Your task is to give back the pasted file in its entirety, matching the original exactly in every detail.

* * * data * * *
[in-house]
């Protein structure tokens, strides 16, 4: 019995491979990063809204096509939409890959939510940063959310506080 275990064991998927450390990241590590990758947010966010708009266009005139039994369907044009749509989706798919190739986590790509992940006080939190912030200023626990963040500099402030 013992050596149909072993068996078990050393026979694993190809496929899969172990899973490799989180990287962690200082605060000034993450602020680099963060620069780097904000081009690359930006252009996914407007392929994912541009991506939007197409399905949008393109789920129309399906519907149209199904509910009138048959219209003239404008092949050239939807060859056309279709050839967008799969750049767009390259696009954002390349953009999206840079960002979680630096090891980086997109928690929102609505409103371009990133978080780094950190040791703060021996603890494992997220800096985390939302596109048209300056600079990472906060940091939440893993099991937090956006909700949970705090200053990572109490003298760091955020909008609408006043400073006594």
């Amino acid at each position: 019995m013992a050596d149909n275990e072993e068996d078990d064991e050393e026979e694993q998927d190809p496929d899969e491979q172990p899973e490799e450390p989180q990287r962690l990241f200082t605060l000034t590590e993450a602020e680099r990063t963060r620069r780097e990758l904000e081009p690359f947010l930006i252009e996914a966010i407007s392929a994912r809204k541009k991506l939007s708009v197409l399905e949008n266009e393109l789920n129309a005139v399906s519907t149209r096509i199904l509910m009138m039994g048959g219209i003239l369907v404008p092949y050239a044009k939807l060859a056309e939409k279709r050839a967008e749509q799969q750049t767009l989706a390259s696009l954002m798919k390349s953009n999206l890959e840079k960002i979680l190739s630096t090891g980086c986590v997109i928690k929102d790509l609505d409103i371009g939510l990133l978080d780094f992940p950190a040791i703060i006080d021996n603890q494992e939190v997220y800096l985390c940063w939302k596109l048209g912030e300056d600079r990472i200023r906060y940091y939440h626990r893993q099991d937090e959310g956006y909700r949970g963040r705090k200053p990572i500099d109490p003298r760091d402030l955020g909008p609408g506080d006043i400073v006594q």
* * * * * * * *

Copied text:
[in-house]
């Protein structure tokens, strides 16, 4: 019995491979990063809204096509939409890959939510940063959310506080 275990064991998927450390990241590590990758947010966010708009266009005139039994369907044009749509989706798919190739986590790509992940006080939190912030200023626990963040500099402030 013992050596149909072993068996078990050393026979694993190809496929899969172990899973490799989180990287962690200082605060000034993450602020680099963060620069780097904000081009690359930006252009996914407007392929994912541009991506939007197409399905949008393109789920129309399906519907149209199904509910009138048959219209003239404008092949050239939807060859056309279709050839967008799969750049767009390259696009954002390349953009999206840079960002979680630096090891980086997109928690929102609505409103371009990133978080780094950190040791703060021996603890494992997220800096985390939302596109048209300056600079990472906060940091939440893993099991937090956006909700949970705090200053990572109490003298760091955020909008609408006043400073006594």
């Amino acid at each position: 019995m013992a050596d149909n275990e072993e068996d078990d064991e050393e026979e694993q998927d190809p496929d899969e491979q172990p899973e490799e450390p989180q990287r962690l990241f200082t605060l000034t590590e993450a602020e680099r990063t963060r620069r780097e990758l904000e081009p690359f947010l930006i252009e996914a966010i407007s392929a994912r809204k541009k991506l939007s708009v197409l399905e949008n266009e393109l789920n129309a005139v399906s519907t149209r096509i199904l509910m009138m039994g048959g219209i003239l369907v404008p092949y050239a044009k939807l060859a056309e939409k279709r050839a967008e749509q799969q750049t767009l989706a390259s696009l954002m798919k390349s953009n999206l890959e840079k960002i979680l190739s630096t090891g980086c986590v997109i928690k929102d790509l609505d409103i371009g939510l990133l978080d780094f992940p950190a040791i703060i006080d021996n603890q494992e939190v997220y800096l985390c940063w939302k596109l048209g912030e300056d600079r990472i200023r906060y940091y939440h626990r893993q099991d937090e959310g956006y909700r949970g963040r705090k200053p990572i500099d109490p003298r760091d402030l955020g909008p609408g506080d006043i400073v006594q």